Eventually, I intend to remove the original slider chassis from this trailer and replace it with one we have already refurbished from a different trailer, along with adding air ride, which will improve the ride and add value to this piece of equipment (plus it is a requirement for the shipper).  Down the road, we will fix the worn-out chassis to be used under a different trailer, when the time comes.  All things old can become new again.  On this job, the owner said, “Just paint over the rust and don’t worry about the lights, they all seem to be working.”  Ahhh, no!  If you want me to do this, then we do it right or not at all.  “I do things Kick Azz not Half Azz!”  He told me to do what I could but don’t get carried away, they aren’t show trailers.  That sounds more like a request I can live up to, so let the transformation begin.

I opened the back doors to use the floor for my work bench and I could hear baby birds chirping.  Not sure where they were coming from, so I started looking around, and just like that, out flies a robin from under the light panel.  I bet they are still sore about me moving them out of their old house in the taillight bucket.  Had I left the nest in there, it could have started a fire from the dried grass, and next thing you know we will be reading about another warehouse burned to the ground under mysterious circumstances.  Hey, I’m just doing my part to keep the economy moving.

It’s hard to believe sometimes the amount of damage caused by lack of maintenance.  I classify washing all my equipment regularly as maintenance.  I know the old hands used to say “clean will make you lean” (wasted money) and “chrome won’t take you home” but it will make your parts last longer when they are serviced on a regular basis.  I had to put in a couple extra hours to clean out the built-up dirt and rust, then I made new covers from some square tubing I had laying around to hold the lights, due to the rust damage.  But hey, it’s all good now.  I’m only three days into this project and it’s already looking more like road ready and less like yard art.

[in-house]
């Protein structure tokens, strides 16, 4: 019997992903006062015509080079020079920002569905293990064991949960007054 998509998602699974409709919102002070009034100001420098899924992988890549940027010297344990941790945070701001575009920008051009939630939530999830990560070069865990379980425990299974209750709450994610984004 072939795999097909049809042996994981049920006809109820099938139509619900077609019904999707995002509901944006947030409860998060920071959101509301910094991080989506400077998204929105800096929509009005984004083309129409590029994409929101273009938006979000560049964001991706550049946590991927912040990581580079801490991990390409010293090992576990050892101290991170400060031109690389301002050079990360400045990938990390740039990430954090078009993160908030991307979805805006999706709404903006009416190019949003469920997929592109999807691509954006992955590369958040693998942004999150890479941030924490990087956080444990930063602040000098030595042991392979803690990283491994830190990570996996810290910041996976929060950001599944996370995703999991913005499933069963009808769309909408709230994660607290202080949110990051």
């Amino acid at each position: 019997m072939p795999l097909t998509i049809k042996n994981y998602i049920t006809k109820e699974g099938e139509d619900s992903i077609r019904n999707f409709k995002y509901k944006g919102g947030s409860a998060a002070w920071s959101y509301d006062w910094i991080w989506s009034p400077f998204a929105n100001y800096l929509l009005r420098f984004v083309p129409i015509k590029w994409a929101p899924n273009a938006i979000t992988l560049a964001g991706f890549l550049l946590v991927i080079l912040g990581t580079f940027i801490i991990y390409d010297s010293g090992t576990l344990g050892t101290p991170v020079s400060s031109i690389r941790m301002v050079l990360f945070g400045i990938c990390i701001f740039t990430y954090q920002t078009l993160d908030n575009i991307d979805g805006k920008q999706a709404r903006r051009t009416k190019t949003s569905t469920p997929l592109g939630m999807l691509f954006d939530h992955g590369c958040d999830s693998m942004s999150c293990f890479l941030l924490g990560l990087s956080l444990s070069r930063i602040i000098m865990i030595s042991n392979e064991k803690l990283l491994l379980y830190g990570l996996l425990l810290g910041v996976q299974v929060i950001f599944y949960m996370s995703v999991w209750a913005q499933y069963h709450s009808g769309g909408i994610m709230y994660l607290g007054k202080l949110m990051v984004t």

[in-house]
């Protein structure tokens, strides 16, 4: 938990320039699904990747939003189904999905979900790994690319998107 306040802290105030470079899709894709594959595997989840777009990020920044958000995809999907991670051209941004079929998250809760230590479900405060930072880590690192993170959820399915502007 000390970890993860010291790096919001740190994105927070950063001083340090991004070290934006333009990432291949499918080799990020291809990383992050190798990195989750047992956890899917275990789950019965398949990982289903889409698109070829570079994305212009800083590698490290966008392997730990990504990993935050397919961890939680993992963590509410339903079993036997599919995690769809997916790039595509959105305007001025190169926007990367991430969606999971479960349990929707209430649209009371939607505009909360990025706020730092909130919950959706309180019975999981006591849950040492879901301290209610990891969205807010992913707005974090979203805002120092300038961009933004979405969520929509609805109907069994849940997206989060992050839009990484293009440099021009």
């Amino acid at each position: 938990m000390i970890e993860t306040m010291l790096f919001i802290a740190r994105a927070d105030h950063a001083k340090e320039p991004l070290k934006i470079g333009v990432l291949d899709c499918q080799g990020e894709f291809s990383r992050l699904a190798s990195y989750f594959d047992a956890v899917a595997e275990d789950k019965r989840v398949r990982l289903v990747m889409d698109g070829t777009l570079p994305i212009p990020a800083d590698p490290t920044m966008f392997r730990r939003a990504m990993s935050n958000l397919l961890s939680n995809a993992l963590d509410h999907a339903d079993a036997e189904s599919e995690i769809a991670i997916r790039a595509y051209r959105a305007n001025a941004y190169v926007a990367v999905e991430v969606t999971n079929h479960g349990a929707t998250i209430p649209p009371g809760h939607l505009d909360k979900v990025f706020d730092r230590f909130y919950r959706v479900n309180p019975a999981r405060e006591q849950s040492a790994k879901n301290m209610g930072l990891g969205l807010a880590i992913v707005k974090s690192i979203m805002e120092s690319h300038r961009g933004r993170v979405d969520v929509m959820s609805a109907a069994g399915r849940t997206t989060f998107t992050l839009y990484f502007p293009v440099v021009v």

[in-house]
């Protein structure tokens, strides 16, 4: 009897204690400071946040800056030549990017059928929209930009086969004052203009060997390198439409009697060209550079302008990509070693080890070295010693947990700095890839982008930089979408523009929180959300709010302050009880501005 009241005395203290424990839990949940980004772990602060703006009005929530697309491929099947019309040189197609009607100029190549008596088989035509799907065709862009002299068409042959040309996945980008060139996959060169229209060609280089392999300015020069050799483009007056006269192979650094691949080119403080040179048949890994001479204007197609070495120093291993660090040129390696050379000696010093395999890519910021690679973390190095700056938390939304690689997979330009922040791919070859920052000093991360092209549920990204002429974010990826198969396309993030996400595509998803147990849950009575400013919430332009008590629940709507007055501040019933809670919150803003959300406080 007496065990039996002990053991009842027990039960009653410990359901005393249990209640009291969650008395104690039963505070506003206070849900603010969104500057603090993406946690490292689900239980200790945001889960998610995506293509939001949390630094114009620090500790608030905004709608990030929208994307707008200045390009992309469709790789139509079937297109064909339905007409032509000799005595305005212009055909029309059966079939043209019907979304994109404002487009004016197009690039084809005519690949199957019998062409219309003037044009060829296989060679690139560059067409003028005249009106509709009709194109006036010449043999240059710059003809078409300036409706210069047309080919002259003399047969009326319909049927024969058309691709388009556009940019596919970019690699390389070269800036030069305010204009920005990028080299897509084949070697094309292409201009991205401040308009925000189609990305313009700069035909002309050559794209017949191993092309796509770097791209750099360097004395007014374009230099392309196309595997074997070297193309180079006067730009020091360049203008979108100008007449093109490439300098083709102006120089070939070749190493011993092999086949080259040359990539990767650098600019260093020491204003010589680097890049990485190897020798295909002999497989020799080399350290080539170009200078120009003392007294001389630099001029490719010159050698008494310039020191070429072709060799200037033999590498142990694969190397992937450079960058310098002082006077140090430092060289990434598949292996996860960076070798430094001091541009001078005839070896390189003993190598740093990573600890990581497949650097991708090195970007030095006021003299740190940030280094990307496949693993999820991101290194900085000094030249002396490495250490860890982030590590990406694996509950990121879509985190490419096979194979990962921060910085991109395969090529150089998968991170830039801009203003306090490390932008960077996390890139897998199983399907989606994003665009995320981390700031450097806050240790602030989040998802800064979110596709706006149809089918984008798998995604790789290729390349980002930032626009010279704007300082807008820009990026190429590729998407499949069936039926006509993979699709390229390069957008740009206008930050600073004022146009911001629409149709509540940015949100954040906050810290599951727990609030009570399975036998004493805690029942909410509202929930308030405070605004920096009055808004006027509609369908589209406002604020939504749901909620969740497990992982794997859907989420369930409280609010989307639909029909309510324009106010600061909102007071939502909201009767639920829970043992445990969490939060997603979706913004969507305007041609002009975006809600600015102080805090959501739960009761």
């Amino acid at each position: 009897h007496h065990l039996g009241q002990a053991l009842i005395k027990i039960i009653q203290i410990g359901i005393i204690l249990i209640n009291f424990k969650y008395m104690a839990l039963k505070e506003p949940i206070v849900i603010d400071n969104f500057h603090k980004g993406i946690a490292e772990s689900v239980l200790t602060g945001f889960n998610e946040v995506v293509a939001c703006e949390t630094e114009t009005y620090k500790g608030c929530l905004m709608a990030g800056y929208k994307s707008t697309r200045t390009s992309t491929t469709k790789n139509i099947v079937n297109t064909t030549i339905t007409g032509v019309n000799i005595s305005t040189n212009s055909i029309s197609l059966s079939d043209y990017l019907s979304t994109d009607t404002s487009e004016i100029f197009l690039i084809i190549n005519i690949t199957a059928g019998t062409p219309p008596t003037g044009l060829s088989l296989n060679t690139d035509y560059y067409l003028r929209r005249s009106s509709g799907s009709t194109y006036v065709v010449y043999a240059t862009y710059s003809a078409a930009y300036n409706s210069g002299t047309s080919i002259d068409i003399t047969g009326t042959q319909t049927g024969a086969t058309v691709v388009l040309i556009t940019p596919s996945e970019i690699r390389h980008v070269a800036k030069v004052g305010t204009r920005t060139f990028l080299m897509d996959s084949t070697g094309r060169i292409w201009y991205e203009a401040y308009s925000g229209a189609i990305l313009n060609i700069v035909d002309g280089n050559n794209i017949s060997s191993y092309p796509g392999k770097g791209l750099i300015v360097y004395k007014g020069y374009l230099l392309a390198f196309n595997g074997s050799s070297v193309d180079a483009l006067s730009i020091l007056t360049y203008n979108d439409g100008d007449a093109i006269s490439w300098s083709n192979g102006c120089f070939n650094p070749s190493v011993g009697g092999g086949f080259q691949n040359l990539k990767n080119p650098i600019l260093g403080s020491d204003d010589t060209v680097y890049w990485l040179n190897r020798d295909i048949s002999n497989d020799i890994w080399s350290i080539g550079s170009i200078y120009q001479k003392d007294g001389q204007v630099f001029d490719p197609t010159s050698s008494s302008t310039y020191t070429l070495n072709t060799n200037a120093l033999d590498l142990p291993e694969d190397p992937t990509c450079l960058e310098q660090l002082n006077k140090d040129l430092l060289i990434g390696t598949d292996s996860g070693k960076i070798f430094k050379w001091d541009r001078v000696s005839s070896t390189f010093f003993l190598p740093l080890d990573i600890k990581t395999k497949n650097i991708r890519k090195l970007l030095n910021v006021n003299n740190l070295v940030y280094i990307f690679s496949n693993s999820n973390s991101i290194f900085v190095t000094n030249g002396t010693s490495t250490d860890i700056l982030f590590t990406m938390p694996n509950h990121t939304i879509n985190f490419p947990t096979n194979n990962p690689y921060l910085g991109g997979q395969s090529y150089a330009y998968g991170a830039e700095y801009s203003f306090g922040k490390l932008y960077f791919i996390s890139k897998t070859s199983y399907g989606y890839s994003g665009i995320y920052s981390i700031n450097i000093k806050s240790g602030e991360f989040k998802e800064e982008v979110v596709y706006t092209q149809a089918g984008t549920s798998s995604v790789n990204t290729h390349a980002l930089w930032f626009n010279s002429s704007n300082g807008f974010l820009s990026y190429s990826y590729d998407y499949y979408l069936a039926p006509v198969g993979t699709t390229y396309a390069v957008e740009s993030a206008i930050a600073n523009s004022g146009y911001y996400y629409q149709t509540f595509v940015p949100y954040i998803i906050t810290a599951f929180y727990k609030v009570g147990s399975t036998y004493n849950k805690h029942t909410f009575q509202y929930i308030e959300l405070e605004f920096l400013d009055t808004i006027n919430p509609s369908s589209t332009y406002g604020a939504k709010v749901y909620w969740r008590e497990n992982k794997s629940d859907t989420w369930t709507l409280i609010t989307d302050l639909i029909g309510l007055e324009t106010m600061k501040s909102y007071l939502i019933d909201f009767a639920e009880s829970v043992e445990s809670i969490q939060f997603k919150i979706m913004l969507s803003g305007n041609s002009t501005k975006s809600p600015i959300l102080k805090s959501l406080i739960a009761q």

Drivers, don’t be afraid to step out of you comfort zone.  Nothing I’ve done in refurbishing this trailer is out of your ability.  As a finished project, it looks complicated, but don’t be confused, I only strung together a series of fixes, most of which you should be able to do in the performance of your job.

When you are getting a road repair done by a technician, don’t be bashful, ask questions about how things work.  Most of them will walk you through the information if you have a genuine interest.  Take the time to work on the problem yourself.  If you can’t find or fix the trouble, then call in reinforcements.  Nothing ventured, nothing gained.  The only thing you have lost is your time.

Maybe 40 years from now you will look back and smile because that was the day everything made sense.  I’ve been telling myself for years the tools in my toolbox aren’t an expense, they are an investment in my future.  And every time I use them, I get more return on my money.  Use a little restraint and don’t get carried away with fancy boxes or ultra-expensive tools until you know which ones work best.  Someone once said, a bird in the hand is worth two in the bush.  I’m not too sure about birds, but I do know having the right tool at the right time is priceless and doing things yourself will always be cheaper and more educating, 10-4!